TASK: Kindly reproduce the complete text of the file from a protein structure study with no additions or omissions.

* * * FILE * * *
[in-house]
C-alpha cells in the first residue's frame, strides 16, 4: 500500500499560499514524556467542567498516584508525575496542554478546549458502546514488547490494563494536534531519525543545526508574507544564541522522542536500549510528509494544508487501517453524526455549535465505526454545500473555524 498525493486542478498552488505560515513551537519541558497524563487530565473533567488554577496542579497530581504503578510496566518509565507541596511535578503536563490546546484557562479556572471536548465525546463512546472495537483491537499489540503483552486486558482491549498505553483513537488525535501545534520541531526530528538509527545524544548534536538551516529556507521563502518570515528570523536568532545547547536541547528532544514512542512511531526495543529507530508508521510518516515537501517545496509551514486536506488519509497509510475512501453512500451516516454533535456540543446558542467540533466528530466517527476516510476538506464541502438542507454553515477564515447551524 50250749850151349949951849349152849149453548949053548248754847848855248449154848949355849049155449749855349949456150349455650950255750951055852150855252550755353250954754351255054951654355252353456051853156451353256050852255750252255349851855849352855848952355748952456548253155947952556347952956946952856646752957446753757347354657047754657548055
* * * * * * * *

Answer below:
[in-house]
C-alpha cells in the first residue's frame, strides 16, 4: 500500500499560499514524556467542567498516584508525575496542554478546549458502546514488547490494563494536534531519525543545526508574507544564541522522542536500549510528509494544508487501517453524526455549535465505526454545500473555524 498525493486542478498552488505560515513551537519541558497524563487530565473533567488554577496542579497530581504503578510496566518509565507541596511535578503536563490546546484557562479556572471536548465525546463512546472495537483491537499489540503483552486486558482491549498505553483513537488525535501545534520541531526530528538509527545524544548534536538551516529556507521563502518570515528570523536568532545547547536541547528532544514512542512511531526495543529507530508508521510518516515537501517545496509551514486536506488519509497509510475512501453512500451516516454533535456540543446558542467540533466528530466517527476516510476538506464541502438542507454553515477564515447551524 50250749850151349949951849349152849149453548949053548248754847848855248449154848949355849049155449749855349949456150349455650950255750951055852150855252550755353250954754351255054951654355252353456051853156451353256050852255750252255349851855849352855848952355748952456548253155947952556347952956946952856646752957446753757347354657047754657548055